New Year's resolution: Do more stargazing! (Hint: Get an easy and entertaining head start by downloading this month's Sky Tour podcast for a guided tour of the night sky.)
|This episode is sponsored by Celestron, manufacturer of high-quality telescopes and an industry leader in developing exciting optical products with revolutionary technologies.|
For a fascinating naked-eye tour of the major sky sights in January evening skies, play or download this month's Sky Tour episode.
Start your stargazing year off right in the first week of January, with the arrival of the Quadrantid meteor shower. These meteors get their name from Quadrans Muralis, an obsolete constellation near the handle of the Big Dipper. Fortunately, this year the "Quads" have a peak that's well timed for North America in the wee hours of January 4th.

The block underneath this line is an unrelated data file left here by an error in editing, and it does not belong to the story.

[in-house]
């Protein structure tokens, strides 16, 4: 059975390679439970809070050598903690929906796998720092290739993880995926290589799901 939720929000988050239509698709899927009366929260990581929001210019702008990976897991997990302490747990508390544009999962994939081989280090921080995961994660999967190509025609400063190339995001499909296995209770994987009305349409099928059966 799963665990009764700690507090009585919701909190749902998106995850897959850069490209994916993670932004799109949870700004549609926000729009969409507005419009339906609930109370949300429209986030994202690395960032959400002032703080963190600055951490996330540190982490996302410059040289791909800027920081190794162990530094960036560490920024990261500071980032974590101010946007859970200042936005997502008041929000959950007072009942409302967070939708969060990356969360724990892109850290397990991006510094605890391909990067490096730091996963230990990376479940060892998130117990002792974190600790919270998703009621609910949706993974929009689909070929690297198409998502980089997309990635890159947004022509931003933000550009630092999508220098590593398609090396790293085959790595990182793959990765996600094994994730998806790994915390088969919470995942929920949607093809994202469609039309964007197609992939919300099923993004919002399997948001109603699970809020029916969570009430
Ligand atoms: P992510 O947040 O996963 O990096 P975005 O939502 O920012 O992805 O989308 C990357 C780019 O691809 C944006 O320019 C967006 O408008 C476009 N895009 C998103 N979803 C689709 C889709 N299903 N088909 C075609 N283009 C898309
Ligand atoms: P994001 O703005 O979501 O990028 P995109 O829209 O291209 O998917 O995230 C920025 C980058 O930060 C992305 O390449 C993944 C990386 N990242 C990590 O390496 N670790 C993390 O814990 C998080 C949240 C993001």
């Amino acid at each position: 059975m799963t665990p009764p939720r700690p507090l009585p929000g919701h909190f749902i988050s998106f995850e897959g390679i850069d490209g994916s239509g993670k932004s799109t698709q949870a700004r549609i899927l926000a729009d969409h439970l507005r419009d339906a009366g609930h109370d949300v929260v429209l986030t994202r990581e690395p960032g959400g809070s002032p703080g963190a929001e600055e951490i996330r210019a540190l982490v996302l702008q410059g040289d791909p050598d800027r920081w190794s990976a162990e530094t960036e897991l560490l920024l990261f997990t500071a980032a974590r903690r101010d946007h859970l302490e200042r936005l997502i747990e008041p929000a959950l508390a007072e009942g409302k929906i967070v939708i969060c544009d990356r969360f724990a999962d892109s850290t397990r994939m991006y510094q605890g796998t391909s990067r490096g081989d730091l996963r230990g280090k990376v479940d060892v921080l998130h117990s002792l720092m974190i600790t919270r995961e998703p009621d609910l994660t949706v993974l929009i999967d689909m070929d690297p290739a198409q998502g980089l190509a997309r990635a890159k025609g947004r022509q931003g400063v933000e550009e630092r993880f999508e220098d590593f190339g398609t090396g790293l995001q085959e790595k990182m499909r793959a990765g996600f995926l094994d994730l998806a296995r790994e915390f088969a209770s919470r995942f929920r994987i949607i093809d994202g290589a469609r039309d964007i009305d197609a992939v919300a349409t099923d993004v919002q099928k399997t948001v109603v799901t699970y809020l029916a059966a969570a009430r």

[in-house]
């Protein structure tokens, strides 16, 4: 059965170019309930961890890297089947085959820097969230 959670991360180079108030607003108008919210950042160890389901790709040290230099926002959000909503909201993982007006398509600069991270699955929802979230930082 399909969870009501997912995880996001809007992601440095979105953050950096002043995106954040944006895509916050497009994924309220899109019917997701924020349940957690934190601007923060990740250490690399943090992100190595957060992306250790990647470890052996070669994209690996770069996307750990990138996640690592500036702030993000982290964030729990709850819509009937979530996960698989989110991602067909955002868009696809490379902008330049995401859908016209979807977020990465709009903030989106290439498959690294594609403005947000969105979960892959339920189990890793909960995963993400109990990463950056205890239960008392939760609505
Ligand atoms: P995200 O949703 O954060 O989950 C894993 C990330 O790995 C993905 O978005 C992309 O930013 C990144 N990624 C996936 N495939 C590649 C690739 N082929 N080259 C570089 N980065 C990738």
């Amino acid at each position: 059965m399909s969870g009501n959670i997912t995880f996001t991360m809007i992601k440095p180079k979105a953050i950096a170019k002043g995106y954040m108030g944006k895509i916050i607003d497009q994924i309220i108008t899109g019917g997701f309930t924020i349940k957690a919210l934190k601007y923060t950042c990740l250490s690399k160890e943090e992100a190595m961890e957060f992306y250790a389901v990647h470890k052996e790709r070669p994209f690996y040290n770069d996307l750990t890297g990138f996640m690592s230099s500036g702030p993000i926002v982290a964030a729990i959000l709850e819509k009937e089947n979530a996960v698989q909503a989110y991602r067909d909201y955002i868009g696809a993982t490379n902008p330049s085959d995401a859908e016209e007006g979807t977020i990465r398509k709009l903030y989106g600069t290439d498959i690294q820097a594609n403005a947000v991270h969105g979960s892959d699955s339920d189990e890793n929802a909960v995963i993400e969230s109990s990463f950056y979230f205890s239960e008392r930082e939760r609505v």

Early risers can easily spot Mars in the predawn sky. It rises about 3 hours before the Sun, positioned well up in the southeast 45 minutes before sunrise. Around mid-January, Mars glides near a bright, easy-to-spot star. Which one? Download this month's Sky Tour to find out!.
Meanwhile, Venus, is putting on a show in the southwestern sky after sunset. It starts the month about 25° up at sunset but climbs quite a bit higher by month’s end. Get used to seeing Venus after sundown, because it’ll be with us in the evening sky until May.
This time of year, the northern sky is ablaze with bright stars and easy-to-spot constellations. Our Sky Tour describes two of them — one a famous celestial queen and the other a well-known hunter.
For many of us, this time of year brings cold nights — despite the fact that Earth is closer to the Sun than average (by about 2%). But it's also a time when crystal-clear skies often beckon you. Why not head outside and let our monthly Sky Tour podcast guide you to some of the best sights in the nighttime sky?